The results in Fig. 9(A) indicate that CPU usage differs in Non-CP model and CP model, with the former having a short rise after the attacker initiating the script, while the latter having stabilized high CPU usage due to its busy dealing with too many fake DPIDs produced by the attacker. Although the memory usage is relatively low, it changes in the similar way with CPU usage. Fig. 9(A) has similar changing curve with that in Fig. 8 with some different details, mainly because Fig. 8 shows the changing curve for lightweight controller Fluid, while Fig. 9(A) shows the changing curve for commercial controller Ryu.

The results in Fig. 9(B) clearly convey that our CP model has little effect on the performance of switches. As Ryu which is the controller used in performance test inherently brings memory release mechanism, its memory usage in Non-CP model would gradually go down. After the attacker launches the attack at 20-th second, the CPU usage and memory load of forwarding device in CP model would go up first, followed by a gradual decrease. When CP model is not enabled, as the attacker has generated large amounts of fake DPIDs in a short period of time, legal forwarding device is forced to lose connection due to processing delay of the controller, so instead, CPU and memory utilization will decrease.

The results in Fig. 9(C) indicate that CP-based dynamic defense could significantly increase the attacker's load, raising the cost of the attack. In Non-CP model, the attacker needs simply to generate fake DPIDs, so the CPU and memory usage would not fluctuate. While in CP model, the CPU and memory usage would keep high due to a large number of puzzle s the attacker has to solve. Fig. 9(A) to 9(C) indicates that when the performance of controller and legal forwarding device increases by about 2%-5%, the overhead of the attacker's CPU increases by about 90%.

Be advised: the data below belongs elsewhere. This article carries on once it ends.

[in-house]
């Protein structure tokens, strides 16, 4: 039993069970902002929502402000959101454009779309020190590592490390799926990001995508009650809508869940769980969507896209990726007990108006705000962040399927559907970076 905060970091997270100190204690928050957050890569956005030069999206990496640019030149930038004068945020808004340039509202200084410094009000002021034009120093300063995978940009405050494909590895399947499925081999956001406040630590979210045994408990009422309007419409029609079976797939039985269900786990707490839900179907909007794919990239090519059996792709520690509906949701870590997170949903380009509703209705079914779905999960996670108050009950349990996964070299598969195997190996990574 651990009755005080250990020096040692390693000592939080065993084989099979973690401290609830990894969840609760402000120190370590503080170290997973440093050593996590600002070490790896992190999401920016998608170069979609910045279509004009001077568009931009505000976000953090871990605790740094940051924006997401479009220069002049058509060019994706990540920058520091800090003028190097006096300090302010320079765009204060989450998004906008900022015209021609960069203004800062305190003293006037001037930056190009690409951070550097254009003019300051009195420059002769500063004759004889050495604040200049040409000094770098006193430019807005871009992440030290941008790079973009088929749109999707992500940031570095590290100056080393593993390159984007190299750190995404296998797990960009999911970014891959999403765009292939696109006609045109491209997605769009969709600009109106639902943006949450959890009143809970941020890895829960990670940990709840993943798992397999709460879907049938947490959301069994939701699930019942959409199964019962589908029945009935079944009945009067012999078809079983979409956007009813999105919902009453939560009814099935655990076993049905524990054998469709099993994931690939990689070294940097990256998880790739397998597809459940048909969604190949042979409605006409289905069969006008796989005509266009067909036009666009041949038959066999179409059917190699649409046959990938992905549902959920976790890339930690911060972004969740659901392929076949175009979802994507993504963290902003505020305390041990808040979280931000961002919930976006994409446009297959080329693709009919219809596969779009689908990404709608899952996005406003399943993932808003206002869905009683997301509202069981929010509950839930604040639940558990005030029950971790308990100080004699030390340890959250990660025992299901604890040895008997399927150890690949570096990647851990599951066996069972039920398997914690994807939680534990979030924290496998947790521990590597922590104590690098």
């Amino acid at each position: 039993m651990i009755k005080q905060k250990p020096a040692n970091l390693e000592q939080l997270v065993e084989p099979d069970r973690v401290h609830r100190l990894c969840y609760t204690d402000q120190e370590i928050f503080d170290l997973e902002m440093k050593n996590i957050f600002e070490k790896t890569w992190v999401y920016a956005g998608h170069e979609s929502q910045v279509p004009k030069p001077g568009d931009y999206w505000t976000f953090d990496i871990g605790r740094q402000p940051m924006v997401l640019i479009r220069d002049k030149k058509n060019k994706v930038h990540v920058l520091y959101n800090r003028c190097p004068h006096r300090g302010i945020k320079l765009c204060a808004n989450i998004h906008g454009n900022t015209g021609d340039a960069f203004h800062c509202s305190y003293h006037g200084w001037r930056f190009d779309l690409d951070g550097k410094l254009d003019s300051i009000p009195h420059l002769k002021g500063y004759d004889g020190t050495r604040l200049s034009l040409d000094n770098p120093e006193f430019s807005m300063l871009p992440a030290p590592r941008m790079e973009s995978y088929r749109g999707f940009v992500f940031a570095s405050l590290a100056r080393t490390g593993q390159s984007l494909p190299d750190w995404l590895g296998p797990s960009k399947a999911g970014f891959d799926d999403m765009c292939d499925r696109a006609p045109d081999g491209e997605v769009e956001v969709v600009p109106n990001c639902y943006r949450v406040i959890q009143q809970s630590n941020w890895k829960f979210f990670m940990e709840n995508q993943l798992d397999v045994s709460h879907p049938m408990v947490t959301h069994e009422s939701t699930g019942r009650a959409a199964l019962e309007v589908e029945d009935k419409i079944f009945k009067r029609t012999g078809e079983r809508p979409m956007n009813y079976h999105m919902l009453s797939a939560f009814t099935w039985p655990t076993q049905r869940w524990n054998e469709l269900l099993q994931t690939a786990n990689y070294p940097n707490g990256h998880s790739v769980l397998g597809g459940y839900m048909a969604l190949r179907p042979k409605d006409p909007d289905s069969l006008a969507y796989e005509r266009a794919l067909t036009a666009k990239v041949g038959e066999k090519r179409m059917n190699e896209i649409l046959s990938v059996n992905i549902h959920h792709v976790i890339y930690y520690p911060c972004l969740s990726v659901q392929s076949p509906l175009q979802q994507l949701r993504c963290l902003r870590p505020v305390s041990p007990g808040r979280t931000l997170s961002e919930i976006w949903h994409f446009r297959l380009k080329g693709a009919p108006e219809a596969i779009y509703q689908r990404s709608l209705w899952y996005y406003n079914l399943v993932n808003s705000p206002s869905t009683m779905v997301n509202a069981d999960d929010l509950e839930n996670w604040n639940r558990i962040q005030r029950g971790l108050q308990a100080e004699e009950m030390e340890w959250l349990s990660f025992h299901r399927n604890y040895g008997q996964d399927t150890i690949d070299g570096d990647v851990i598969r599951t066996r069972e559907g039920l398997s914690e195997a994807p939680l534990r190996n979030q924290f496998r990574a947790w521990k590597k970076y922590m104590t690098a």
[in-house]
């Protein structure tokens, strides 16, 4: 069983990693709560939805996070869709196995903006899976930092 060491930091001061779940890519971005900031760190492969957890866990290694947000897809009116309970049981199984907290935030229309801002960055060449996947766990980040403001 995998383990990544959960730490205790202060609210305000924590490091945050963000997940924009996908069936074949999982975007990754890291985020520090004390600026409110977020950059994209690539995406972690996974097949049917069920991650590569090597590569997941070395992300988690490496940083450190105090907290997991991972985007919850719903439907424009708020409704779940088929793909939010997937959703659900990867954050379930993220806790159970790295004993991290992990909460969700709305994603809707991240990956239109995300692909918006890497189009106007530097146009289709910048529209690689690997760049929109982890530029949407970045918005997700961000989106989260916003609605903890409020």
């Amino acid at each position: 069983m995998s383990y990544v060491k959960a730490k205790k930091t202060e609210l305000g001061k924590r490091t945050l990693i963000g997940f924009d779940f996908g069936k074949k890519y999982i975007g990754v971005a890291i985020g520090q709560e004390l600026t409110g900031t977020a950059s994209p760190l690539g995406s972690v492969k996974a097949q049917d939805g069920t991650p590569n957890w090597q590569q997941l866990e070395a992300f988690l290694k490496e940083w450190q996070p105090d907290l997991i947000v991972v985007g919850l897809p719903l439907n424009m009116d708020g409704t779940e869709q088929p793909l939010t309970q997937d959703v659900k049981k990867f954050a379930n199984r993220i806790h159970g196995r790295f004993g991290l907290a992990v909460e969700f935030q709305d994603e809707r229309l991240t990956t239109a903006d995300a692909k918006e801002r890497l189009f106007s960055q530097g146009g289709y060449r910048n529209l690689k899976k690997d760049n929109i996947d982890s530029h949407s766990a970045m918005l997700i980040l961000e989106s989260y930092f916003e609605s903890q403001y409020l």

From the results depicted in Fig. 9(D), it can be clearly observed that the load of the controller is approaching 100% under 12000 forged DPIDs, but the memory usage is growing stable gradually due to memory release. The general number of forwarding devices in current data center network is not more than 5000 (with each forwarding device corresponding to one DPID value), so the method proposed in this paper could defend effectively against DoS attack on the controller in current network scale. However, as the size of the network increases, the performance may become a bottleneck. Therefore, in the future, we can study how to apply the CP model in parallel environment to reduce the performance influence of our method on the controller and the switch, such as making the controller generate puzzles and verify solutions in parallel.

6. Conclusion

In this paper, we studied the DPID forgery attack over the southbound interface of Openflow-based SDN controller, and proposed a CP-based dynamic defense method with regard to attack on forwarding devices and DoS attack on controllers using DPID identity forgery. This method can on one hand reduce the network attack flow and filter out the legal flow, on the other hand increase the overhead of attacker to raise the difficulty for the attack. The dynamic defense in this paper uses the experience of MTD (move target defense). Future work is the research into how to combine MTD with dynamic programmability of SDN, and apply that to defense for north bridge of SDN.

References

[1] D. Kreutz, V. Ramos, and P. Esteves, "Software-defined networking: a comprehensive survey," Journal of Proceedings of the IEEE, vol. 103, no. 1, pp. 14-76, 2015. Article (CrossRef Link)

[2] I. Alsmadi and D. Xu, "Security of software defined networks: a survey," Journal of Computer and Security, vol. 53, no. 3, pp. 79-108, 2015. Article (CrossRef Link)

[3] S. Scott, S. Natarajan, and S. Sezer, "A survey of security in software defined networks," Journal of Communications Surveys & Tutorials, vol. 18, no. 2, pp. 1-21, 2015. Article (CrossRef Link)

[4] M. M. Wang, J. W. Liu, J. Chen J and et al., "Software Defined Networking: security model, threats and mechanism," Journal of Software, vol. 27, no. 4, pp. 1-22, 2016. Article (CrossRef Link)

[5] F. Hu, Q. Hao and K. Bao, "A survey on software-defined network and OpenFlow: from concept to implementation," Journal of Communications Surveys & Tutorials, vol. 16, no. 4, pp. 2181-2206, 2014. Article (CrossRef Link)